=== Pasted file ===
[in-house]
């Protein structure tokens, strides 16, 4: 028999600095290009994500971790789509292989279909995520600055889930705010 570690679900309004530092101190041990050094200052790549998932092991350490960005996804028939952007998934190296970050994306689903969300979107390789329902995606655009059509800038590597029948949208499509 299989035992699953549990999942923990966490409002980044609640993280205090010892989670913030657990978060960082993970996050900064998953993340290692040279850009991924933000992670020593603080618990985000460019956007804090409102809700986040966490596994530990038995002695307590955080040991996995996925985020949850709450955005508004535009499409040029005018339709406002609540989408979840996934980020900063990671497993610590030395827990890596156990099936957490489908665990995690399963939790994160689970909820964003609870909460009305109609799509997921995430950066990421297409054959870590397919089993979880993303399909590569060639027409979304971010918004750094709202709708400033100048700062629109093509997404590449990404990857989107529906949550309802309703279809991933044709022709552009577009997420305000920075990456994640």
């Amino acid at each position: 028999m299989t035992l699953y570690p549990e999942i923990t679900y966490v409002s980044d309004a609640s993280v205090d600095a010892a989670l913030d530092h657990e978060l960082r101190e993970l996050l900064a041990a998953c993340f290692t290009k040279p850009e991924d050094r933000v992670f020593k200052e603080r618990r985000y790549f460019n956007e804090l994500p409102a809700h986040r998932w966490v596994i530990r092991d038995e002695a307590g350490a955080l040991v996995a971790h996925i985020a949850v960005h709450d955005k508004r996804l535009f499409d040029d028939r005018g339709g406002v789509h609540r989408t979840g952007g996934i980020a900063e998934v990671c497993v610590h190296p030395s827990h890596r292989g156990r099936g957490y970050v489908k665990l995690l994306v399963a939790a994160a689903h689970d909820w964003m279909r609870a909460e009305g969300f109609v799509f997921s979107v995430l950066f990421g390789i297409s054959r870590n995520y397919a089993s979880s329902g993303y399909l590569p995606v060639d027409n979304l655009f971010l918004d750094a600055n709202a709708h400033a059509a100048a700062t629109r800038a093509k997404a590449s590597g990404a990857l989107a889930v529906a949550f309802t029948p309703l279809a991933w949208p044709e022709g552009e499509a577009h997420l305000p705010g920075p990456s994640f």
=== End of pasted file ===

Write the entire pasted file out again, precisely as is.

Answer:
[in-house]
């Protein structure tokens, strides 16, 4: 028999600095290009994500971790789509292989279909995520600055889930705010 570690679900309004530092101190041990050094200052790549998932092991350490960005996804028939952007998934190296970050994306689903969300979107390789329902995606655009059509800038590597029948949208499509 299989035992699953549990999942923990966490409002980044609640993280205090010892989670913030657990978060960082993970996050900064998953993340290692040279850009991924933000992670020593603080618990985000460019956007804090409102809700986040966490596994530990038995002695307590955080040991996995996925985020949850709450955005508004535009499409040029005018339709406002609540989408979840996934980020900063990671497993610590030395827990890596156990099936957490489908665990995690399963939790994160689970909820964003609870909460009305109609799509997921995430950066990421297409054959870590397919089993979880993303399909590569060639027409979304971010918004750094709202709708400033100048700062629109093509997404590449990404990857989107529906949550309802309703279809991933044709022709552009577009997420305000920075990456994640």
């Amino acid at each position: 028999m299989t035992l699953y570690p549990e999942i923990t679900y966490v409002s980044d309004a609640s993280v205090d600095a010892a989670l913030d530092h657990e978060l960082r101190e993970l996050l900064a041990a998953c993340f290692t290009k040279p850009e991924d050094r933000v992670f020593k200052e603080r618990r985000y790549f460019n956007e804090l994500p409102a809700h986040r998932w966490v596994i530990r092991d038995e002695a307590g350490a955080l040991v996995a971790h996925i985020a949850v960005h709450d955005k508004r996804l535009f499409d040029d028939r005018g339709g406002v789509h609540r989408t979840g952007g996934i980020a900063e998934v990671c497993v610590h190296p030395s827990h890596r292989g156990r099936g957490y970050v489908k665990l995690l994306v399963a939790a994160a689903h689970d909820w964003m279909r609870a909460e009305g969300f109609v799509f997921s979107v995430l950066f990421g390789i297409s054959r870590n995520y397919a089993s979880s329902g993303y399909l590569p995606v060639d027409n979304l655009f971010l918004d750094a600055n709202a709708h400033a059509a100048a700062t629109r800038a093509k997404a590449s590597g990404a990857l989107a889930v529906a949550f309802t029948p309703l279809a991933w949208p044709e022709g552009e499509a577009h997420l305000p705010g920075p990456s994640f």